Another pond and lake season is coming up soon, I hope. Hopefully this snow will let go and warmer temperatures are on their way. Middle of March and we are still 10 degrees this morning, ugh. At the time of this writing our winter season has given us close to 200” of snow so that’s a lot of runoff to the ponds. Could be good in the sense of flushing the pond out as a water exchange, but.
What has washed into our ponds? Snow is rain and rain can carry nutrients and other impurities. The snow melt washes the water into the ponds and exposes the ground which has pretty much died so we have those nutrients as well. Spring rains will also wash in nutrients, but for now the ponds are partially iced over and the water is cold so it will help to hold the algae back until the water gets up to around 55 degrees.
Yes we’ll see some algae before the pond warms up but these algae is a cold weather species and should go away over time.
So what are the plans for the pond this spring? Ready to invest in an aeration system or fountain for sight and sound? Tackling weed problems, algae or just keeping up with regular maintenance? Let’s briefly go over some of the options in this articles and point in those directions.
Let’s start from the bottom up and that would be bottom diffused aeration, since the diffuser is on the bottom of the pond pushing air bubbles to the surface we can destratisfy the water as the bubbles go up to the surface we break the thermo cline pushing the bad gasses out of the pond allowing more oxygen to the bottom of the pond. With oxygen at the bottom of the pond it binds phosphates to the sediments on the bottom and renders it useless for algae’s food. With oxygen to the depths of the pond we give the fish more room in their habitat and help them breathe easy so they are less stressed.
Beneficial Pond Bacteria is another maintenance tool and works
best when applied regularly. Depending on the pond needs you can apply weekly, every other week or monthly. This is a method of cleaning up the organic material in the pond. Suspended organics, muck and sludge and helps break down leaves and consume them as well. There is now set rule of thumb as to how much muck will be reduced as it varies on the muck, pond, how much & often it is used and temperature of the water. Over all this has been a good tool for us in the pond we manage and get great reports form others who use our Pond Clarifier and Muck and Sludge products.
Weed or plant control can be heavy on the labor side if you are planning to do hand weeding whether it is actually by hand or using the weed cutter and rake. It takes a lot of tossing out the cutter, jerking it back to shore and repeat. Once you have enough cut then it time to us the rake, tossing it out and pulling to shore to pile up the cut weeds. There is another tool out there we’ve used called the Lake Mower, a 4’ wide sickle bar which mounts to the boat, runs off a battery and cuts the weeds as you drive the boat. Only as fast as walking lawn mower but gets the job done nicely. You still need to push the cut weeds to shore and dispose of them away from the pond so they don’t wash back in. They do have a rake to go along with the Lake Mower but I built my own that is 8’ wide. Lastly is you want to skim off algae or pull in more weeds than the rake can there is the Deskuzzer 2.0 new out this year with a new design.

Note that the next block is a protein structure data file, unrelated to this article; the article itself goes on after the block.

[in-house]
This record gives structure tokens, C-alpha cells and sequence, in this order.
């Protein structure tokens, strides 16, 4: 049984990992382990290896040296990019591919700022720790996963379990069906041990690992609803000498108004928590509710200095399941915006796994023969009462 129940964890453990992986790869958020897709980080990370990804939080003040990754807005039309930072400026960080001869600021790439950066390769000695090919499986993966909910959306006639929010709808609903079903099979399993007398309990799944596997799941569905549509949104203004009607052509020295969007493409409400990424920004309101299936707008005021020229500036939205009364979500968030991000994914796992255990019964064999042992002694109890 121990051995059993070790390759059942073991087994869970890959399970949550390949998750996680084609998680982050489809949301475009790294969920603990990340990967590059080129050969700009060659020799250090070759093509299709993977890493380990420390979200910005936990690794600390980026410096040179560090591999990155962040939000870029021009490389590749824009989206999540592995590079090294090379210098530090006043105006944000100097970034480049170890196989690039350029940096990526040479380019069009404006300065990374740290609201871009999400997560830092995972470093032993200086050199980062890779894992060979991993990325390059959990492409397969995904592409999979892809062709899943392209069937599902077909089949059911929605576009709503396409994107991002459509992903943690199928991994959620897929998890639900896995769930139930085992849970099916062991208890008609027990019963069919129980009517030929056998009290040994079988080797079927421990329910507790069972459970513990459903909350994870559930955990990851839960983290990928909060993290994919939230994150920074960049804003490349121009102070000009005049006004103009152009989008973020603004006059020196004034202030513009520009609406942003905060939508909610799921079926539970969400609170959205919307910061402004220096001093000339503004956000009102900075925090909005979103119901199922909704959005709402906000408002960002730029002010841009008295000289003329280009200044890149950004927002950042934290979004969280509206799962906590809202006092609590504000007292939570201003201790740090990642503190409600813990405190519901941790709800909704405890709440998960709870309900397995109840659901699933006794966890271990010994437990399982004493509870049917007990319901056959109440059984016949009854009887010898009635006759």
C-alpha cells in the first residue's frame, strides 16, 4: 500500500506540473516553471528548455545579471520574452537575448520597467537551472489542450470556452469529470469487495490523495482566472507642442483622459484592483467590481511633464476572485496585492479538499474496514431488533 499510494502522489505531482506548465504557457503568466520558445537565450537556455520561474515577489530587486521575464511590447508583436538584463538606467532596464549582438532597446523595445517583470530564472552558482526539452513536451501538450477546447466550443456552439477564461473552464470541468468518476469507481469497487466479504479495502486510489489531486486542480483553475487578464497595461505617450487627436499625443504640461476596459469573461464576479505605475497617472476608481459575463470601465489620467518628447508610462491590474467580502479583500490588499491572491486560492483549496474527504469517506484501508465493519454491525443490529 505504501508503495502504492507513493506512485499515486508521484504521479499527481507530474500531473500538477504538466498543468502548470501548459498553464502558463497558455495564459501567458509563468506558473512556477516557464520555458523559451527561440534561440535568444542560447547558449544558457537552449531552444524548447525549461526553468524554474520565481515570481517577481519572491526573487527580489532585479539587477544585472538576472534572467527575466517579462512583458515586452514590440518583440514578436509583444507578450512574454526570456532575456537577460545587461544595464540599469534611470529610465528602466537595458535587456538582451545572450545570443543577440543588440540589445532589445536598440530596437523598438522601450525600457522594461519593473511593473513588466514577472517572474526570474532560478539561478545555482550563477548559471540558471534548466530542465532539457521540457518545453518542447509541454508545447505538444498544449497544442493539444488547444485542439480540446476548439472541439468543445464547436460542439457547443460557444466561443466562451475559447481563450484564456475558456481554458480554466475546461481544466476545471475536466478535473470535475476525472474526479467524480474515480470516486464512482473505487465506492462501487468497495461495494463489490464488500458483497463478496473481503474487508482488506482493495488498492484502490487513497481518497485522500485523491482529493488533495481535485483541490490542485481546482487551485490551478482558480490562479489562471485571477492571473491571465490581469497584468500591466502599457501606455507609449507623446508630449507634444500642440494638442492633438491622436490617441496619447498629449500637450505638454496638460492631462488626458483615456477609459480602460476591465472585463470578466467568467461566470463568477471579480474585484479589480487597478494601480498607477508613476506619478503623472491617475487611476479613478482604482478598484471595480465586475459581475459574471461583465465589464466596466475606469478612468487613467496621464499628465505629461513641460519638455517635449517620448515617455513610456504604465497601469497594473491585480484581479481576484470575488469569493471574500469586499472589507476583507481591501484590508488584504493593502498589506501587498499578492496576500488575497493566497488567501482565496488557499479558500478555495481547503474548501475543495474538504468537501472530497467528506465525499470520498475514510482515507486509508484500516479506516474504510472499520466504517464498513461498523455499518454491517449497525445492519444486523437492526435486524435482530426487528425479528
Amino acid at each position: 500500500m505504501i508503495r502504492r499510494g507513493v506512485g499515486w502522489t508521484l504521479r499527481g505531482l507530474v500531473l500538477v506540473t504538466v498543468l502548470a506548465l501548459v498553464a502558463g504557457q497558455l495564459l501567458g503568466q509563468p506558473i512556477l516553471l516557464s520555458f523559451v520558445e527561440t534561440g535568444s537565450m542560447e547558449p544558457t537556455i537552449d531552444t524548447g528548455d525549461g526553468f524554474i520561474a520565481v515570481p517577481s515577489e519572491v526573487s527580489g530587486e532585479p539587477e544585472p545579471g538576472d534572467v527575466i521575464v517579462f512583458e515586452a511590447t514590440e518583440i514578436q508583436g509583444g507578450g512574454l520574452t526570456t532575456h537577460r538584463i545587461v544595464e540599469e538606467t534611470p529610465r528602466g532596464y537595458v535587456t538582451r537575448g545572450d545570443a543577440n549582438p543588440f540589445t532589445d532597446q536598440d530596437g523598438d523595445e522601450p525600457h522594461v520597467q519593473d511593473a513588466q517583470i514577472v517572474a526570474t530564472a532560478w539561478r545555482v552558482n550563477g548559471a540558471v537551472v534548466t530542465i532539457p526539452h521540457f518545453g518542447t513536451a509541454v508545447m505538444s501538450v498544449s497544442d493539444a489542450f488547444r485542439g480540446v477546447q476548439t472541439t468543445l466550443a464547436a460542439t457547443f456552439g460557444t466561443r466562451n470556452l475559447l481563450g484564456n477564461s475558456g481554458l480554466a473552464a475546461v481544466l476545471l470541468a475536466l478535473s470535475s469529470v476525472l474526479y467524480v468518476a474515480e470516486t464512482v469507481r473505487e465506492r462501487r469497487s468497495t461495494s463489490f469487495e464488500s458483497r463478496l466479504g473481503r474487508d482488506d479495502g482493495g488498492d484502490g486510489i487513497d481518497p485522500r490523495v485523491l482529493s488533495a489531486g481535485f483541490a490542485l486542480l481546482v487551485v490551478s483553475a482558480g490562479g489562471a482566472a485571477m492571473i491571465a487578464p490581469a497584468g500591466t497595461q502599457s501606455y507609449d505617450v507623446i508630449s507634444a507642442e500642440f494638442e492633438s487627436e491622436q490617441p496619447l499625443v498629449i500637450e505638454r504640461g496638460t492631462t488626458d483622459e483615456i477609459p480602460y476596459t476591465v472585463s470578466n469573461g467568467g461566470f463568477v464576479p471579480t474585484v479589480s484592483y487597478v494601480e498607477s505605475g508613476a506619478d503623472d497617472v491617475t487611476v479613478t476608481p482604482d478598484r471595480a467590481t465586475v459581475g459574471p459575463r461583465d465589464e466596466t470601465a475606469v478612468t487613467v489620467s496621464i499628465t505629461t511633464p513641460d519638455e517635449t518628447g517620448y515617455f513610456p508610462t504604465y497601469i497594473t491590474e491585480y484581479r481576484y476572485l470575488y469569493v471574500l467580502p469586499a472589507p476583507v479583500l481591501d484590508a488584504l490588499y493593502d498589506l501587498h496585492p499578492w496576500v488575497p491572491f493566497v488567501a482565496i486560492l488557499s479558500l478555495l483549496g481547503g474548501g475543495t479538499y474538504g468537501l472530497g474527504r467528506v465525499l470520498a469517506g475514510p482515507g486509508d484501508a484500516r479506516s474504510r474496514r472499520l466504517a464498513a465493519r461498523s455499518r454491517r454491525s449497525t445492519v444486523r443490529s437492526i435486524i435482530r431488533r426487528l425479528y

Another tool is the Lake Blanket, weed suppressor. Have you laid a tarp on the lawn of parked a car on the lawn for a week or more? What happened to the lawn? Same type thing happens in the pond but these blankets are specially designed for use in water with perforation’s to allow gasses out pockets sewn in for re-bar to weight them down and rope to anchor the blankets. Works great to create a path through he weeds, around docks and beaches. After a month or two depending on weed species they can be moved to another location.
Lastly looking a chemical control of plants and weeds, I use as a last choice. There are plenty of chemicals, (herbicide and pesticides) out there and I personally try my best not to over use them unless the problem weed calls for it, and invasive weed or no other way to control the weed. In addition to all the various chemicals they are plant specific in most cases.
In the next few weeks or months I’ll be going over some of the pond we’ve worked on and eventually treated the weeds we’ve treated, starting with an article on chemicals themselves. Things to remember when using any chemical is the “label is law” When used in accordance to the label rates and target weeds match the label you will be fairly safe to use. Also need to know if your state requires you getting a permit to treat the weeds. Here in PA the state owns the water and we need to fill out applications to send to the parties that need to know, once they approve you’ll get your permit to treat.
Pond management can be a tedious job but coming up with a plan, working the plan can over time
get you where you want to be. It can take years for a pond or lake to become troublesome and will take time to bring it back to life again.
Feel free to visit the shop and browse around. Yes there are some chemicals but if you have a specific need, use the contact us page and we’ll help figure out the best product to use.